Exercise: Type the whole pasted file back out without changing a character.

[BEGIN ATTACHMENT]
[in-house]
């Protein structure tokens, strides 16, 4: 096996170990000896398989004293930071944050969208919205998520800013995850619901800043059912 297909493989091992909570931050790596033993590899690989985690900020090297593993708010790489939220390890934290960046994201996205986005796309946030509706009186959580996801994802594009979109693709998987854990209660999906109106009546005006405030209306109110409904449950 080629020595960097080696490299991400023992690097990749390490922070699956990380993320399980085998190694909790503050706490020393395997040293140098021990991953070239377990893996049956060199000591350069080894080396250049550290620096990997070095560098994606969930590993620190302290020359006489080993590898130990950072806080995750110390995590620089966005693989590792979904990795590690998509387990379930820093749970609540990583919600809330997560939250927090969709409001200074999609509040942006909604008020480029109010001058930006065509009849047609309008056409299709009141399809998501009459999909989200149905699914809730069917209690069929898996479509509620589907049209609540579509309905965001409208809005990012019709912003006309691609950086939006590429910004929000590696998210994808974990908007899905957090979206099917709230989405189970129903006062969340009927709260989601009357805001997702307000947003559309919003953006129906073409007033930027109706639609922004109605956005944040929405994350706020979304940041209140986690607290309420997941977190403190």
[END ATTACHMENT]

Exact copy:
[in-house]
């Protein structure tokens, strides 16, 4: 096996170990000896398989004293930071944050969208919205998520800013995850619901800043059912 297909493989091992909570931050790596033993590899690989985690900020090297593993708010790489939220390890934290960046994201996205986005796309946030509706009186959580996801994802594009979109693709998987854990209660999906109106009546005006405030209306109110409904449950 080629020595960097080696490299991400023992690097990749390490922070699956990380993320399980085998190694909790503050706490020393395997040293140098021990991953070239377990893996049956060199000591350069080894080396250049550290620096990997070095560098994606969930590993620190302290020359006489080993590898130990950072806080995750110390995590620089966005693989590792979904990795590690998509387990379930820093749970609540990583919600809330997560939250927090969709409001200074999609509040942006909604008020480029109010001058930006065509009849047609309008056409299709009141399809998501009459999909989200149905699914809730069917209690069929898996479509509620589907049209609540579509309905965001409208809005990012019709912003006309691609950086939006590429910004929000590696998210994808974990908007899905957090979206099917709230989405189970129903006062969340009927709260989601009357805001997702307000947003559309919003953006129906073409007033930027109706639609922004109605956005944040929405994350706020979304940041209140986690607290309420997941977190403190």